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Old December 10th, 2019, 01:29 PM   #1
Lucask
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Structured text

Hi,

I'm trying to get some good habits regarding structured text.

So that's why I'm looking for some info from others with experience in that area.

I've added a small program where the same output is controlled in each step (or where it is needed)

Would you handle it like this.

Case Istate of

0:
Motor1:=FALSE;

IF Statement_1 then
Istate:=10;
END_IF

10:
Motor1:=TRUE;

IF Statement_2 then
Istate:=20;
END_IF

20:
Motor1:=FALSE;

IF Statement_3 then
Istate:=30;
END_IF

30:
Motor1:=TRUE;

And so on...

End_Case

Or more like when making a Ladder program, where the output is only set one place, and then controlled by the steps.

Like this:

If Istate = 10 OR Istate = 30 then
Motor1:=TRUE;
ELSE Motor1:=FALSE;


Thanks!
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Old December 10th, 2019, 02:12 PM   #2
AustralIan
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1st way is easier to follow the sequence.
2nd way is easier to trace back an output.

Be consistent.

I prefer the second way.

But your if else statement is better as:
Motor1 := ( Istate = 10 ) OR ( Istate = 30 ) ;

Also, if your controller supports ENUM you should definitely use them instead of numbers.
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Old December 10th, 2019, 02:14 PM   #3
Jobbe9000
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Well..... Both ways will work.
Personally i prefer the first way you do it.
In case you had 50 steps where you would set Motor1 to true, the if statement would be quite a hassle to look at.

Both ways will work fine though.
Some people will tell you to be consistent with the way you choose.. some people will tell you to use the best way suited in the specific case.

Instead of choosing which of the 2 ways to do it, I would focus more on your layout of the code.

1: Use indentation

IF bStatement1 THEN
bOutput1 := TRUE;
ELSE
bOutput1 := FALSE;
END_IF;

2: Keep Keywords in either lower case or UPPER case

3: Keep consistent naming of your tags.
In the example code your example you use prefix Istate and not on Statement_1

In my case iState looks more readable to me.... but that is because i use lower camel case tag naming myself.

4: Use constants for state names in your case statement, instead of 10, use a constant with a value of 10. This makes it easier to read, and you wont end up having to change "10" a thousand places in case you end up needing to change the state number.

5: Use a have a init or reset step, where all tags set in the statemachine is reset to their initial values.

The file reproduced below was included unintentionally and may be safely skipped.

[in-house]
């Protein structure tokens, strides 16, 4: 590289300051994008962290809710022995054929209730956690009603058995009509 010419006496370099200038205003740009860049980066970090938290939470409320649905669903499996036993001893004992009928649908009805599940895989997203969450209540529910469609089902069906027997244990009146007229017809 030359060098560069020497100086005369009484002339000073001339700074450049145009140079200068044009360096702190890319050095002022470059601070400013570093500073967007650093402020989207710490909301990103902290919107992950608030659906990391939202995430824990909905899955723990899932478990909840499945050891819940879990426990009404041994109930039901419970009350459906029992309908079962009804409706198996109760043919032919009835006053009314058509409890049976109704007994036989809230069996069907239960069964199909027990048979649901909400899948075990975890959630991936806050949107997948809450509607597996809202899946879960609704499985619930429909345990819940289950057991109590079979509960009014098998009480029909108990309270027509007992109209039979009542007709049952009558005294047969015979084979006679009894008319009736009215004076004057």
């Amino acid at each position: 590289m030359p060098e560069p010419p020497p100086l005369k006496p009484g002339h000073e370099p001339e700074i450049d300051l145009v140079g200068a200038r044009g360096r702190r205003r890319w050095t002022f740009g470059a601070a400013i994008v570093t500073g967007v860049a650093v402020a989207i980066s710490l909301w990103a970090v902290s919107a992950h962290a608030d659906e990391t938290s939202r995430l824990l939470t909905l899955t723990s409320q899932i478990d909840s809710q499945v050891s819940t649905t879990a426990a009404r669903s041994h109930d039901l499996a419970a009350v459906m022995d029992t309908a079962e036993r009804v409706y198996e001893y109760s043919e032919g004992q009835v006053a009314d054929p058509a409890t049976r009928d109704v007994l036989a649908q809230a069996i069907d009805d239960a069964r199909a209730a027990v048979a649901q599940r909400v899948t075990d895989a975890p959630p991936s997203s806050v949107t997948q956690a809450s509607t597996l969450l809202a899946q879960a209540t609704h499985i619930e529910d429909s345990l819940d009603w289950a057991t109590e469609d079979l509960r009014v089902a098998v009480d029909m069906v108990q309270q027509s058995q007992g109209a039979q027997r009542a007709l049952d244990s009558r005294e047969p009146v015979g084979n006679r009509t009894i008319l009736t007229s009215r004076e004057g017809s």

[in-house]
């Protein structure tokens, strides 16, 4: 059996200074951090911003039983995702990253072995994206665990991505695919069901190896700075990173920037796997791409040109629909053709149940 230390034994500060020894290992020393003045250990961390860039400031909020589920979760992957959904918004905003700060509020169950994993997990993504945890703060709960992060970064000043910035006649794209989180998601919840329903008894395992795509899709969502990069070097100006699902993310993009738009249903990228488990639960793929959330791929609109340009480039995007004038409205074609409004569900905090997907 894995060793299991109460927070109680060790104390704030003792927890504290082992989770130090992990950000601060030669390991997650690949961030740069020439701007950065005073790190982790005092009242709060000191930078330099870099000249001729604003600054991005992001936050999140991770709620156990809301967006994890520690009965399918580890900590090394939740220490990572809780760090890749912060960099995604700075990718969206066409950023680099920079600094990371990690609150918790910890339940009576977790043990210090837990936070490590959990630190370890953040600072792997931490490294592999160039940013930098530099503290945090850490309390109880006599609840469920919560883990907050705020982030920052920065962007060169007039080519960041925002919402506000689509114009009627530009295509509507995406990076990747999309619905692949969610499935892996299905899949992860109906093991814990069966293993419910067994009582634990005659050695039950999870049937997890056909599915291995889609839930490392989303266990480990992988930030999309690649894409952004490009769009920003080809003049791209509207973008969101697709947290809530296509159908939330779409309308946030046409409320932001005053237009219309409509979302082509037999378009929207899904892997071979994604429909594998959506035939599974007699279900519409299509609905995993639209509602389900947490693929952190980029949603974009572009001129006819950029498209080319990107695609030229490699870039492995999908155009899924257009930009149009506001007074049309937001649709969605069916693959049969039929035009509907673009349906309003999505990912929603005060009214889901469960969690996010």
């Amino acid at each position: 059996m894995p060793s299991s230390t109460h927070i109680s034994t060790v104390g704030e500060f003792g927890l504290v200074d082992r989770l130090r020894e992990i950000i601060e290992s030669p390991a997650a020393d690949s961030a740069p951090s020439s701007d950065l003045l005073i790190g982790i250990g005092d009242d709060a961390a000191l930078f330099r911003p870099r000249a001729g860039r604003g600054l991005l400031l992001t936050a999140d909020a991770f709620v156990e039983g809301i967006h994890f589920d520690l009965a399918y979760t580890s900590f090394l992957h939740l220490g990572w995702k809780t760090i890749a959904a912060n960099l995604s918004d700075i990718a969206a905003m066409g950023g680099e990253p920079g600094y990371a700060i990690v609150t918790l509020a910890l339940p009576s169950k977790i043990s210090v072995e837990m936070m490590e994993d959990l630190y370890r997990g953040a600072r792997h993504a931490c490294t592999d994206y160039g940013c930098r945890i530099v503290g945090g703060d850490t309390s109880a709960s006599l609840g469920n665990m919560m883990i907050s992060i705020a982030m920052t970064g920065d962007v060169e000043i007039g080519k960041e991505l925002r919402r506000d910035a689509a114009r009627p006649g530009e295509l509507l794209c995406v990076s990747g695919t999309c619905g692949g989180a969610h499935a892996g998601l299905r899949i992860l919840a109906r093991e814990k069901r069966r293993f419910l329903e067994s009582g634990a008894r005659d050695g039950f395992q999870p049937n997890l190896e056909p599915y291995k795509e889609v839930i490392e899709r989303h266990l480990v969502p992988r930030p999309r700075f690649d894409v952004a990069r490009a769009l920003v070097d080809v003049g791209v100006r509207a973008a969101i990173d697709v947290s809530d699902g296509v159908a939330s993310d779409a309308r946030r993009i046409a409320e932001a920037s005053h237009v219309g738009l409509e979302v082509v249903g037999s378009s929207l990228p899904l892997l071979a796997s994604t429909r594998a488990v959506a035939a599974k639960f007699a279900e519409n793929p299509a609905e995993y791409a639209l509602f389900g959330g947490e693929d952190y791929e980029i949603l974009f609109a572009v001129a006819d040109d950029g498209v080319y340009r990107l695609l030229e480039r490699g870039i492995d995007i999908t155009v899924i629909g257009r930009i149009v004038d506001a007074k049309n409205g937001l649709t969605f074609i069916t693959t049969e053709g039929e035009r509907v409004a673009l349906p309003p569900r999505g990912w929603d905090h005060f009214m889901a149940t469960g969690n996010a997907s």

Take a look at PlcOpen's programming guidelines.
It is really good reading.
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Old December 10th, 2019, 02:35 PM   #4
Engineer_MG
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For simple boolean control the second way is better.

I use CASE for complicated sequences, benefits

1. You can store last active step (good for debugging in a sequence and restarting conditions)

2. Jump to a defined step when there is a global alarm
etc.

Sample as below ( I copied this from my PLC code so the formatting is messed up in this page):


IF g_xMachineAlarm THEN
g_iSequencer := 999;
END_IF

CASE g_iSequencer OF

0: // Wait for Run execute
g_iLastSequencerStep := 0;

IF g_xRunExecute THEN
g_istepNumExe := 1; // Always start from 1
g_iSequencer := 10;
END_IF

10: // Store current step of the program

g_iLastSequencerStep := 10;

g_iCurrentActiveStep := g_iStepNumExe;
g_iSequencer := 20;

20: // Check Jump

g_iLastSequencerStep := 20;

IF PRg_array[0].astSteps[g_iCurrentActiveStep].iJmpInt > 1 THEN // Jump active
g_iJmpFromStep := g_iCurrentActiveStep;
g_iJmpToStep := Prg_Array[0].astSteps[g_iCurrentActiveStep].iJmpInt;
g_dwCurrentJmpRepCtr := Prg_Array[0].astSteps[g_iJmpFromStep].iRep;
g_xJumpActive := TRUE;
g_iSequencer := 180;
ELSIF PRg_array[0].astSteps[g_iCurrentActiveStep].iJmpInt = 1 THEN
g_xJumpActive := FALSE; // Program end
g_iSequencer := 600;
ELSIF PRg_array[0].astSteps[g_iCurrentActiveStep].iJmpInt = 0 THEN // No Jump , timer disable if rep > 1, timer enable = rep =1
g_dwCurrentRepCtr := Prg_Array[0].astSteps[g_iCurrentActiveStep].iRep;
g_iSequencer := 30;
END_IF



30: // No Jump , Solenoids activation, activate timer for the first time for step changeover and then disable

g_iLastSequencerStep := 30;
g_xCallSolenoidExecute := TRUE;
g_iSequencer := 35;

....

999: // Alarm active, resets

END_CASE

Thanks.



Quote:
Originally Posted by Lucask View Post
Hi,

I'm trying to get some good habits regarding structured text.

So that's why I'm looking for some info from others with experience in that area.

I've added a small program where the same output is controlled in each step (or where it is needed)

Would you handle it like this.

Case Istate of

0:
Motor1:=FALSE;

IF Statement_1 then
Istate:=10;
END_IF

10:
Motor1:=TRUE;

IF Statement_2 then
Istate:=20;
END_IF

20:
Motor1:=FALSE;

IF Statement_3 then
Istate:=30;
END_IF

30:
Motor1:=TRUE;

And so on...

End_Case

Or more like when making a Ladder program, where the output is only set one place, and then controlled by the steps.

Like this:

If Istate = 10 OR Istate = 30 then
Motor1:=TRUE;
ELSE Motor1:=FALSE;


Thanks!
  Reply With Quote
Old December 10th, 2019, 03:53 PM   #5
busarider29